Imaging of N-linked glycans from formalin-fixed paraffin-embedded tissue sections using MALDI mass spectrometry

Toghi Eshghi S, Yang S, Wang X, Shah P, Li X, Zhang H. ACS Chem Biol. 2014 Sep 19;9(9):2149-56. doi: 10.1021/cb500405h. PMID: 25029481

Abstract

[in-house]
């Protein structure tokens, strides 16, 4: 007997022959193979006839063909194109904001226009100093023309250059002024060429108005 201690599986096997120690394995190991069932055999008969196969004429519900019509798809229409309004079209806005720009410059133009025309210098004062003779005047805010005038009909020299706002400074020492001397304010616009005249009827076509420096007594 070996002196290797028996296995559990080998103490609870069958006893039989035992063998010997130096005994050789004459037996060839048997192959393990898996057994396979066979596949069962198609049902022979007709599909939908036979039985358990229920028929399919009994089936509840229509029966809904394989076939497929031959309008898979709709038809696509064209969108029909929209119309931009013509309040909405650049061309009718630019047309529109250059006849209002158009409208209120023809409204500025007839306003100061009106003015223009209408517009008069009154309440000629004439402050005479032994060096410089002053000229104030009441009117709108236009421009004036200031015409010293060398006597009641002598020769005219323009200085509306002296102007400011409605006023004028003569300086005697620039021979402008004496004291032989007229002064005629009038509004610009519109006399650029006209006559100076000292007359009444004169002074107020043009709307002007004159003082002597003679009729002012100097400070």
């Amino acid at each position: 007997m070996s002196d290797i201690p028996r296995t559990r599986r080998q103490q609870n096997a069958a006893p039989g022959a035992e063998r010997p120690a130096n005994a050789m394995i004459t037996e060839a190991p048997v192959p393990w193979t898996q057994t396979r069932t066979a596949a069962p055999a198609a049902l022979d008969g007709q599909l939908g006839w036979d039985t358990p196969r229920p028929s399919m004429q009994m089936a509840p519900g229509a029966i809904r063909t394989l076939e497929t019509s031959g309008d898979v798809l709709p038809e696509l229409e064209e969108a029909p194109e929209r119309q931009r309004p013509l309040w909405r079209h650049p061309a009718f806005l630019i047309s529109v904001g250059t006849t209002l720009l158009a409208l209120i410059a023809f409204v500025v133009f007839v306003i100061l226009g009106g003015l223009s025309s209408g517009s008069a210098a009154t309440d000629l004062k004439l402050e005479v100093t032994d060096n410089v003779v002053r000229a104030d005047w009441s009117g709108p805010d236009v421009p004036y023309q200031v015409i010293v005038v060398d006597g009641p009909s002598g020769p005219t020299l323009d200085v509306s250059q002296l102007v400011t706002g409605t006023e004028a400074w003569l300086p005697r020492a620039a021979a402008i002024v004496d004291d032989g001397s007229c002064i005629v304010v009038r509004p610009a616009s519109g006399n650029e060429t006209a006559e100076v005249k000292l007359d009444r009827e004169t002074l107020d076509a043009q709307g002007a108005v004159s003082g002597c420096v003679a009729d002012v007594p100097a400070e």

Aberrant glycosylation is associated with most of the diseases. Direct imaging and profiling of N-glycans on tissue sections can reveal tissue-specific and/or disease-associated N-glycans, which not only could serve as molecular signatures for diagnosis but also shed light on the functional roles of these biomolecules. Mass spectrometry imaging (MSI) is a powerful tool that has been used to correlate peptides, proteins, lipids, and metabolites with their underlying histopathology in tissue sections. Here, we report an MSI technique for direct analysis of N-glycans from formalin-fixed paraffin-embedded (FFPE) tissues. This technique consists of sectioning FFPE tissues, deparaffinization, and rehydration of the sections, denaturing tissue proteins, releasing N-linked glycans from proteins by printing peptide-N-glycosidase F over the sections, spray-coating the tissue with matrix, and analyzing N-glycans by matrix-assisted laser desorption/ionization mass spectrometry (MALDI-MS). Brain sections from a C57BL/6 mouse were imaged using this technique at a resolution of 100 μm. Forty-two N-glycans were analyzed from the mouse brain section. The mass spectrometry images were used to study the relative abundance of oligomannose, nonfucosylated, and fucosylated complex N-glycans in different brain areas including isocortex, hippocampal formation, and brainstem and specific glycans associated with different areas of the brain were identified. Furthermore, glioblastoma tumor xenografts in a NOD/SCID mouse were imaged. Several glycans with differential expression in tumor versus normal brain tissues were identified. The MSI technique allows for imaging of N-glycans directly from FFPE sections. This method can potentially identify tissue-specific and/or disease-associated glycans coexpressed with other molecular signatures or within certain histological structures.